This Is What Giving Up Dairy Will Do for Your Body


(Image credit: @charlotteparler)

As summer approaches and I begin looking to shed my winter weight gain (it’s not so much, but I’d be happy to lose it), I’m starting to think more about healthy choices. I did a little googling, because of course, and came across Khloé Kardashian—that girl looks incredible—and her decision to give up dairy.

“I’m obsessed with cheese and milk, but eliminating them from my diet made the biggest difference,” she told PopSugar. “In a month and a half, I lost 11 pounds just from not eating dairy without doing anything else different, and that totally blew my mind.”

Seriously, that’s mind-blowing. And I love cheese and milk too, Khlo. But is dairy bad for you? Perhaps I could take one for the team (the team being my body) and forgo the milk in my coffee and the wedges of cheese I can’t help but order for a month. It’s for the greater good, after all. Before making such a drastic change, I decided to discuss it with Brooke Alpert, nutritionist and author of The Sugar Detox.

Will Cutting Dairy Cause Rapid Weight Loss?

“Eliminating dairy can help with weight loss, if you are not overeating other things to compensate for removing this food group. If the rest of your diet stays the same, you will definitely drop some of those last stubborn pounds because you are eating less sugar (yes, dairy contains sugar) and calories than you’re used to.

“A lot of people find that when they give up or cut down on dairy, they feel less bloated. Even if you are not lactose intolerant, dairy can sometimes contribute to bloat, gas, and abdominal distention, which no one wants, especially leading up to summer! Additionally, limiting your dairy intake can improve your skin, helping it stay clearer with fewer breakouts.

“I never recommend removing an entire food group from someone’s diet unless they have a medical reason for it, so no, removing dairy is not the best way to lose weight. However, a good way to keep dairy in your life and lose weight is to limit your portions to only twice a day. So that would be a six-ounce serving of Greek yogurt, an ounce of cheese, or eight ounces of milk—no more than two times per day. This way you can still get your cheese fix while keeping your calories and sugar in check.”

How Does It Work?

“Dairy is not ‘bad for digestion’ overall; however, some people are sensitive to it and have a harder time breaking down the casein in the dairy (a type of milk protein). Bloating, gas, constipation, and inflammation occur when you’re unable to properly digest dairy.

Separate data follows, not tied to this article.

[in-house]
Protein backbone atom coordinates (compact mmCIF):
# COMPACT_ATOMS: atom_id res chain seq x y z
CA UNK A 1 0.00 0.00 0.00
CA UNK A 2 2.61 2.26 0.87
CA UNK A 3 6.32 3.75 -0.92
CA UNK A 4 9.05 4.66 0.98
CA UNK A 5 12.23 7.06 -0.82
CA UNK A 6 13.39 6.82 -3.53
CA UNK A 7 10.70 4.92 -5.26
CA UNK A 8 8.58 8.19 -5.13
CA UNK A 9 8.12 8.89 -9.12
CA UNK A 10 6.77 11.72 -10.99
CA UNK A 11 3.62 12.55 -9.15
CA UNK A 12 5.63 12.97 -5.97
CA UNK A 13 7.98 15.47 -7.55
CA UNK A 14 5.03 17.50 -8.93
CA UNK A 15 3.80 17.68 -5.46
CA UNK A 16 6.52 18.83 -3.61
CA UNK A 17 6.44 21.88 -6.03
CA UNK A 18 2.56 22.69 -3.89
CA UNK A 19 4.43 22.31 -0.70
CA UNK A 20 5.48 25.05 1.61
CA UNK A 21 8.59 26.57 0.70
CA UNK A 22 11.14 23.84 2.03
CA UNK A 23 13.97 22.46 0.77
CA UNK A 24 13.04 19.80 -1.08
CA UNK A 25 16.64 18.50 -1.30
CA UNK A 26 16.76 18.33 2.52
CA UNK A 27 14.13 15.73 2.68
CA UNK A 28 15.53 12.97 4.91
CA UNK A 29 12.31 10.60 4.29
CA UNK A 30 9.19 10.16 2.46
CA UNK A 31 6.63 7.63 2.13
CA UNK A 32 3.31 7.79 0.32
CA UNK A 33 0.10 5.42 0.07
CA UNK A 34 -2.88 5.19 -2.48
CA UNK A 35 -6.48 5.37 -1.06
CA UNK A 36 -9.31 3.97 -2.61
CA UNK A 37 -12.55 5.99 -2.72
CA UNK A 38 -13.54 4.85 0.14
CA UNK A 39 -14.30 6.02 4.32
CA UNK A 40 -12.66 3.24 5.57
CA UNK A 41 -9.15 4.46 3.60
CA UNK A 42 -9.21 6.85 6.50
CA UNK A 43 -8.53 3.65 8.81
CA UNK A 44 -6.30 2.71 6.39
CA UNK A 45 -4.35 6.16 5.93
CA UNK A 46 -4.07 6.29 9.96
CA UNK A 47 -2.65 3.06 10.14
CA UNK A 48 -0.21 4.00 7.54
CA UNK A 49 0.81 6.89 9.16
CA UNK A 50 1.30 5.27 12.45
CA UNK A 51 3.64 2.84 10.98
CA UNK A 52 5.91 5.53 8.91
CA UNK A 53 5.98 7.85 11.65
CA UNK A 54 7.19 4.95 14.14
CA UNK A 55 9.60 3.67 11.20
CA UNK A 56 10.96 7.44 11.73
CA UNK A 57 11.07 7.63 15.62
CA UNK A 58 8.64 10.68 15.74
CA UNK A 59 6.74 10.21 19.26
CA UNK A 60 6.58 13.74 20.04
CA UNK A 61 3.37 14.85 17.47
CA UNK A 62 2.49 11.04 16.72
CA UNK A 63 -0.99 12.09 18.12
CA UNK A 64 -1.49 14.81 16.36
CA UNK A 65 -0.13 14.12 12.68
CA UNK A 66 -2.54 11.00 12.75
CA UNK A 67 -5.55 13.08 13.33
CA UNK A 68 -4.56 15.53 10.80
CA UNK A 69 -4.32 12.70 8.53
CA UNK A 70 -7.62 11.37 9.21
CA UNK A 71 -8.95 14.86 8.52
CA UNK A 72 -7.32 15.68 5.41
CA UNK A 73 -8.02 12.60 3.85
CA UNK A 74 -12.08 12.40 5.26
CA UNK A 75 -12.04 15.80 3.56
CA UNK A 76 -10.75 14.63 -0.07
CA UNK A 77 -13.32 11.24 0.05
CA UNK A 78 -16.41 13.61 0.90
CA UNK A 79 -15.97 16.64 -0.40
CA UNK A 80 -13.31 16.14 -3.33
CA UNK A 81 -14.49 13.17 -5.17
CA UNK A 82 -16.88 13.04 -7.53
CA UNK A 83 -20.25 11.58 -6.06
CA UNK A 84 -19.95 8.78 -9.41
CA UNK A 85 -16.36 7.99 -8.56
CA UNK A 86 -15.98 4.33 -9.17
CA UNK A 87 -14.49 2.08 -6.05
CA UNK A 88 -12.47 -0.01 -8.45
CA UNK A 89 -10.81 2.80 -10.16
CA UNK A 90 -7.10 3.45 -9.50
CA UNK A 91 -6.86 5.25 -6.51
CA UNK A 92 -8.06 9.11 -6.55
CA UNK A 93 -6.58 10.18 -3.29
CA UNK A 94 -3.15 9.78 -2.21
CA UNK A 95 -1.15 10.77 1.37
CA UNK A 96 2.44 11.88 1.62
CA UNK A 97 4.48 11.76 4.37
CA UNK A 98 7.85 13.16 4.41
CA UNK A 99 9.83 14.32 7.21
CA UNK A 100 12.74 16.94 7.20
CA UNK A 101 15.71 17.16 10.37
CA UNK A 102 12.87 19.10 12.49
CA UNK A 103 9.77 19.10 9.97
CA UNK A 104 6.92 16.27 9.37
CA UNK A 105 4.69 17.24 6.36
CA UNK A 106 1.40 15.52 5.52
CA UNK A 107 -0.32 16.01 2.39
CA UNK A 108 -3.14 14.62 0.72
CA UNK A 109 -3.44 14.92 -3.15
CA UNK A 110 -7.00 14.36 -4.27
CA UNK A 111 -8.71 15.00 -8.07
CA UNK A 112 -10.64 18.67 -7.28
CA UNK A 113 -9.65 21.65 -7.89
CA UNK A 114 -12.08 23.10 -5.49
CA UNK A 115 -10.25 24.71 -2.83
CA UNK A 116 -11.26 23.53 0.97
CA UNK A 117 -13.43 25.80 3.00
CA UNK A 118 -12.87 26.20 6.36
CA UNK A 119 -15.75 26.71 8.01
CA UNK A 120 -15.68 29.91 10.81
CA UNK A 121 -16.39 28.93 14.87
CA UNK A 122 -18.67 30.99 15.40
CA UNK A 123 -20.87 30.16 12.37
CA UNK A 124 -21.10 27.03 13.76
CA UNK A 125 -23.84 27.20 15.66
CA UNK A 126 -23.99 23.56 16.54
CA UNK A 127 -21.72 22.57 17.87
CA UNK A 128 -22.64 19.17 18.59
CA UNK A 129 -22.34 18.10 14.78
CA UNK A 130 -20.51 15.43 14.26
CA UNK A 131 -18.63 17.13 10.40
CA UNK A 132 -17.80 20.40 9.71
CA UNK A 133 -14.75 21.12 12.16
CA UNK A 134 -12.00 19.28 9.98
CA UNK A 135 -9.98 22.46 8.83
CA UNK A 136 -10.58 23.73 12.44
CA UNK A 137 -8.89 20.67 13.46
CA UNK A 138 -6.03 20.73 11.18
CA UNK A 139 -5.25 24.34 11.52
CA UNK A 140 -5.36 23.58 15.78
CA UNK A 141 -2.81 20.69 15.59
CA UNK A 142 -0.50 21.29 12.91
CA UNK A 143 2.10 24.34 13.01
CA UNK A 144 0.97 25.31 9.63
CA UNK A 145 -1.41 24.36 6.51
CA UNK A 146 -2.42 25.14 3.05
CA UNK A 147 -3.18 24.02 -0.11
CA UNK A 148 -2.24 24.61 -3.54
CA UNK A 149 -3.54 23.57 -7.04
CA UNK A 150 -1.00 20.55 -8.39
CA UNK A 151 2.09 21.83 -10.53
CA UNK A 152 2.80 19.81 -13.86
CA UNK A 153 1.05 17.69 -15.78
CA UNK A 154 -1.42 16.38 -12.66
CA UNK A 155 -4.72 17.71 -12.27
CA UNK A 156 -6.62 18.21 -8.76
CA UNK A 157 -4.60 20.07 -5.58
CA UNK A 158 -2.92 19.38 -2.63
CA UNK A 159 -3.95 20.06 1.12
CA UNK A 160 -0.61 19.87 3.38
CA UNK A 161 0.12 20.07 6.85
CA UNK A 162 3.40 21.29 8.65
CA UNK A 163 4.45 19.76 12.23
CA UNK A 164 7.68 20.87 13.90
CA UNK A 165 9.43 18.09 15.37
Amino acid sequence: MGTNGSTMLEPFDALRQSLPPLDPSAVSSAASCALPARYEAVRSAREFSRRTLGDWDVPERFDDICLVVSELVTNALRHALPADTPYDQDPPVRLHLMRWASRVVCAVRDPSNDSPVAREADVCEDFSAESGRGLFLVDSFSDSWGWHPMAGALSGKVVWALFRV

“Sensitivity to casein is not the same thing as lactose intolerance, which is the inability to break down and digest the lactose (milk sugar). If you’re not sure if you fall into that group, “try eliminating all dairy products for two weeks and see if you notice any changes in your belly—less bloat, less constipation or cramps, or no change whatsoever. If there’s no change, reintroduce dairy and continue to enjoy up to two servings a day. If you notice your stomach has been feeling a lot better without dairy, continue to leave it out. But this is not about weight.

“If you’re someone who’s unable to digest dairy properly, that could take a toll on your skin, too, as your skin can reflect your diet just as much as your waistline does. If you’re sensitive to a food, you can break out more frequently. So in your at-home experiment, make sure you pay attention to how your skin is reacting.”

What, If Any, Dairy foods should I cut out?

“The dairy items you want to avoid are items that are nonfat and low-fat versions. The processing methods remove the healthy fat and add in sugar and sodium, making them more processed and less healthy than their full-fat counterparts. And when it comes to weight loss, you always want to avoid products with added sugar because that usually means added calories.”

“Fat does not make you fat; sugar is the real enemy,” Alpert put it simply. The added sugar gets quickly absorbed and stored in your body. Alpert recommends good fats like grass-fed butter, cheese, and whole grass-fed milk. “I’d much rather have a client having a full-fat plain flavored yogurt than eating a banana.”

In addition to having less sugar, full-fat products are more easily absorbed by your body. “When you eat a salad and don’t add any fat from avocado or olive oil, your body is not able to properly absorb specific vitamins. When you eat meals with some fat, you feel full and are less likely to overeat.”

“Plain Greek yogurt is a great dairy staple for your diet because it’s loaded in protein that’ll help you stay full and focused all day long, preventing over-snacking between meals. Other great options are whole milk and fresh cheese like feta and mozzarella.”


This article is provided for informational purposes only and is not intended to be used in the place of advice of your physician or other medical professionals. You should always consult with your doctor or healthcare provider first with any health-related questions.

Hallie Gould